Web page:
FRESNO, Calif. (KFSN) -- The city of Fresno said it's going after Fresno's slumlords.
City leaders admit they've allowed it to happen, but they want to stop apartment owners from neglecting their properties and leaving thousands living in horrible conditions.
The city announced a new code enforcement strike team Tuesday, with the goal of stopping trouble like we've seen for weeks now at the Summerset Village Apartments. "This is the first step in addressing wholesale change in how properties and apartment complexes are managed in this community," said Fresno city manager Bruce Rudd.
Construction crews dig trenches for new gas lines. An exterminator sprays his way through the entire complex. At the Summerset Village Apartments, some of these basic needs had been ignored for years. Forty-one apartments had leaky gas lines and the heat's been off for four weeks. But now that the fix is underway, city leaders are turning their sights to other apartment complexes where landlords are neglecting the same type of trouble. "Consider yourself on notice, over the next 45 days, you have an opportunity to make the right choice and correct those deficiencies before we identify them," Rudd said.
Rudd announced a new code enforcement task force, promising to go after the worst slumlords with two new inspectors checking on apartments. They'll be looking first at places with a history of code violations, or a lot of police or fire calls. Inspectors will mainly check the exteriors, including gas lines, but if things look bad, they'll try to get inside. If the landlords try to keep them out, they say they'll get warrants to inspect the interiors. And if the problems don't get fixed, city attorneys or the Fresno County district attorney's office could even file criminal charges. "I think that would be reserved for the worst offenders who are put on notice of what needs to be corrected at an apartment complex and they refuse to do it," said Fresno city attorney Doug Sloan.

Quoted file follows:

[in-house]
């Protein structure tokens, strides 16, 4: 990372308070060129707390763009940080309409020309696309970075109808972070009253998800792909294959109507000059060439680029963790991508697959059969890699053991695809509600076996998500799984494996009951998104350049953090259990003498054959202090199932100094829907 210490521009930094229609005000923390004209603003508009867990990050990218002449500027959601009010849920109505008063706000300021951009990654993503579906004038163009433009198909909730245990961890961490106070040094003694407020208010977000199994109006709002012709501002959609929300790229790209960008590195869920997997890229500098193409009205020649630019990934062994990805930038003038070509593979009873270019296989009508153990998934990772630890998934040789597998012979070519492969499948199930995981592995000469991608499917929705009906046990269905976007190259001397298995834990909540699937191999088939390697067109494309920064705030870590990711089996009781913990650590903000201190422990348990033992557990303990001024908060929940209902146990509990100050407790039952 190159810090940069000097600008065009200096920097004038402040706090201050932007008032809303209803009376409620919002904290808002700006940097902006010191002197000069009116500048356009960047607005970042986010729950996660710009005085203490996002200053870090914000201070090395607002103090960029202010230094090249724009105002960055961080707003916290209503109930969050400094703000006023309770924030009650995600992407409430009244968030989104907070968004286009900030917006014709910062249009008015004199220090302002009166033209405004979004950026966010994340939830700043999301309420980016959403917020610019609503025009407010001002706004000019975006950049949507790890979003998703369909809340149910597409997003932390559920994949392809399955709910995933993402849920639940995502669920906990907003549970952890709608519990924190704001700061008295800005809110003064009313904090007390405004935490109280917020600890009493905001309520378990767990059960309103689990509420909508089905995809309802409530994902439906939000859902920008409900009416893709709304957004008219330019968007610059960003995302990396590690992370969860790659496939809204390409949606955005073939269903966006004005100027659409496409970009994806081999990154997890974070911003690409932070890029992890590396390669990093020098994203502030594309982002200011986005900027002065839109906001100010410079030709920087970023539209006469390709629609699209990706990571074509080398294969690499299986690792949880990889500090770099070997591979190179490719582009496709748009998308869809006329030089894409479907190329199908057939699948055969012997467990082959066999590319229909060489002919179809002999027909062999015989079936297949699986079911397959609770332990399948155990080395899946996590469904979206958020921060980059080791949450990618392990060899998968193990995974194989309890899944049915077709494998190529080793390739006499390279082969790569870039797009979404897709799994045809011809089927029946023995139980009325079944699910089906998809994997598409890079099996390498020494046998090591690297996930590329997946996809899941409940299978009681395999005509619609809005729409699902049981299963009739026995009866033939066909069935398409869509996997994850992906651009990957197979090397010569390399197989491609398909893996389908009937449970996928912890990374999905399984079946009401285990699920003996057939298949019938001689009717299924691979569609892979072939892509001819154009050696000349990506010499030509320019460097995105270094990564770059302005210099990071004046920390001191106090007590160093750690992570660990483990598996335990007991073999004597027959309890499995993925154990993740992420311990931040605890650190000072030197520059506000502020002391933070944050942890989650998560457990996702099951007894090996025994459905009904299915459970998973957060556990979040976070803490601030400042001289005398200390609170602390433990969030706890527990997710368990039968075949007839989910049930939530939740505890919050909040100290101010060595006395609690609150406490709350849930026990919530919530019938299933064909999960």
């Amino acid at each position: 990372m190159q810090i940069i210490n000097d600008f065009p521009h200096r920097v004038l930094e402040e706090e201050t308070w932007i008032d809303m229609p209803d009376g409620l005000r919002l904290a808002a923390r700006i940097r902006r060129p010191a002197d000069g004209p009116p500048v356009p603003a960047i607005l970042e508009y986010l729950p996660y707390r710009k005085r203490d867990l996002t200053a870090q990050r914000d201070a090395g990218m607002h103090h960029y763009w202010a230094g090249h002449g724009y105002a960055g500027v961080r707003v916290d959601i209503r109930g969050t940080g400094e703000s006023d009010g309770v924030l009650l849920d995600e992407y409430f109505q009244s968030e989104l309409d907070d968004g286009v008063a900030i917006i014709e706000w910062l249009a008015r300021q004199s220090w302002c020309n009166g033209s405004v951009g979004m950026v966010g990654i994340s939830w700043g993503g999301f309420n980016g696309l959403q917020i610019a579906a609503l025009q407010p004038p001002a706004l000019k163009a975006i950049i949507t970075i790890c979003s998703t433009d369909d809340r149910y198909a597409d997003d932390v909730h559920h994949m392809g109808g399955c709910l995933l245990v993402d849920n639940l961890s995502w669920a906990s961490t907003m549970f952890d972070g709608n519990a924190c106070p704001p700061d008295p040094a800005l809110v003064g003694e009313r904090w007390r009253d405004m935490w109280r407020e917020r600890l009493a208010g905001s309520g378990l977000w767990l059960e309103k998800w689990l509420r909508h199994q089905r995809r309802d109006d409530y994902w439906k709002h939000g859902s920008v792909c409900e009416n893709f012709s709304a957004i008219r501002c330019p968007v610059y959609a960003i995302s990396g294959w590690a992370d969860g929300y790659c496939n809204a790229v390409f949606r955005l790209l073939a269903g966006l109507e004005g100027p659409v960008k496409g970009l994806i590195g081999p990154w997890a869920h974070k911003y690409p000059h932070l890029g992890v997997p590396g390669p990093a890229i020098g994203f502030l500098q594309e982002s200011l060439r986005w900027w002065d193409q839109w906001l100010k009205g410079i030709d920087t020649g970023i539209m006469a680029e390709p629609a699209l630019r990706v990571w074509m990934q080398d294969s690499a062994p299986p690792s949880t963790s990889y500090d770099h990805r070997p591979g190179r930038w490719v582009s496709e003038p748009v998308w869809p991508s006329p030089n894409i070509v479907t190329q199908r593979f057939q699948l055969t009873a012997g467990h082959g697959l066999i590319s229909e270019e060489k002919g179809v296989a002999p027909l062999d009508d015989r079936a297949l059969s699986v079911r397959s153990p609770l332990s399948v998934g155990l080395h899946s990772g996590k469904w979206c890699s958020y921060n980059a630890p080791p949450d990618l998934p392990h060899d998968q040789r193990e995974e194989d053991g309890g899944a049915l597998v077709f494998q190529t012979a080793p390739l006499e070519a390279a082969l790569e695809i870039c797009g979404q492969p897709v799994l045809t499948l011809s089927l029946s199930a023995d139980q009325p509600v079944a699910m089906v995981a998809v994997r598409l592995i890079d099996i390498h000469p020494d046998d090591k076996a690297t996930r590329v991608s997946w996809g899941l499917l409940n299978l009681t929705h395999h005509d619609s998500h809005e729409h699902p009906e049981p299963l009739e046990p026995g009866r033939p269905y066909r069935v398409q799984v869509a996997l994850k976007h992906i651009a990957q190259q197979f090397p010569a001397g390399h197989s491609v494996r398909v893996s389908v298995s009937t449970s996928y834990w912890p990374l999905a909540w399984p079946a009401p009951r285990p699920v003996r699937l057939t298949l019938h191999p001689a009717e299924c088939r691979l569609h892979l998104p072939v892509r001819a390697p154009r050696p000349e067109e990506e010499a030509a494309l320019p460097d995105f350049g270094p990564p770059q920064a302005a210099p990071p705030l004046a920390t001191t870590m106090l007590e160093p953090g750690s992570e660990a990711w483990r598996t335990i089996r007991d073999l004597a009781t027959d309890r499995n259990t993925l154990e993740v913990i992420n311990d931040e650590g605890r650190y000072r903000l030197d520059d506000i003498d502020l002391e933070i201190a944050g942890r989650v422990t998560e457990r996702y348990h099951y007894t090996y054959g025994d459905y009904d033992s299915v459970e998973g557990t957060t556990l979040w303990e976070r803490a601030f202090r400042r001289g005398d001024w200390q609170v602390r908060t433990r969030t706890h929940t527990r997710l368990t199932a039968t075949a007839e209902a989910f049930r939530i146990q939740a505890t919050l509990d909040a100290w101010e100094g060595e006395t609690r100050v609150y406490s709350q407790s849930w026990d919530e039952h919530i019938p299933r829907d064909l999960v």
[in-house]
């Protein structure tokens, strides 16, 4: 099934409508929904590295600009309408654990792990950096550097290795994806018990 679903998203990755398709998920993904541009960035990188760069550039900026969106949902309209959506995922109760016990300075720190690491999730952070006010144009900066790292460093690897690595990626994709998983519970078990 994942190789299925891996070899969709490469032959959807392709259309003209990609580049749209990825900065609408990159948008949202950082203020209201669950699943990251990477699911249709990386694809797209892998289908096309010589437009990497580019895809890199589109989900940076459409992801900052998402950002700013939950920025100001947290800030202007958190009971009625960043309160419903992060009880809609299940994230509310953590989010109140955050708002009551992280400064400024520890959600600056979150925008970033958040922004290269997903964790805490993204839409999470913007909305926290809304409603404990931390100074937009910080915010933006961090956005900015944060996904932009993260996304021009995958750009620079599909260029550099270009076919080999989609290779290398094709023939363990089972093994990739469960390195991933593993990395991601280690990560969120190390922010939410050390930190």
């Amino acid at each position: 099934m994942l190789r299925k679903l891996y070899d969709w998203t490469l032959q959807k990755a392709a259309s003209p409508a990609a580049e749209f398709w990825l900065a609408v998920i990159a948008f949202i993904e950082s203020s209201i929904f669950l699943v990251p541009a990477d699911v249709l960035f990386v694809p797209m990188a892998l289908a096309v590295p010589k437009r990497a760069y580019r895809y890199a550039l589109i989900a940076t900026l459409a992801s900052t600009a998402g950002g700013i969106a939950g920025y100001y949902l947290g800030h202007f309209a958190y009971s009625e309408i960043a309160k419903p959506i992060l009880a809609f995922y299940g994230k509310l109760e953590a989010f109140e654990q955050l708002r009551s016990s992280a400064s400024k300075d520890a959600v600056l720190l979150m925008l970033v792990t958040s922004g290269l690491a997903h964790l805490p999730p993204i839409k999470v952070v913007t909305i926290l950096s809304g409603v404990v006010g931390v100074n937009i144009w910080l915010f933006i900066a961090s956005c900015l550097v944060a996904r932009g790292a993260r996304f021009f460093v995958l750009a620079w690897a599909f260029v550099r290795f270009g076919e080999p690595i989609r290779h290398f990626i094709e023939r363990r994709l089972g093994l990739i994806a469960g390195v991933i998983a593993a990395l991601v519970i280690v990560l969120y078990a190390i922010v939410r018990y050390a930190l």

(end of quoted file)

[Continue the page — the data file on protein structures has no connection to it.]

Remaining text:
At Summerset Village, it took weeks before any repairs started. But the city says owner Chris Henry is cooperating, and paying to fix the problems. "I would tend to think that would not be subject to prosecution unless the repairs stop and there isn't compliance in the future," Sloan said.
None of this comes in time to take away weeks of suffering for the people who call Summerset Village home. But with the Southern Baptist Convention offering hot food, and local refugee charities helping out too, they've learned to live in what many would consider unlivable conditions. "We have at least two blankets on and we have our own heater," said resident Amelia Padre. "They provided us with a heater, the firm."
Repairs here are expected to be finished before December 20.
The code enforcement strike team should start its work by the middle of January.
Blighted Fresno apartments prompt city task force
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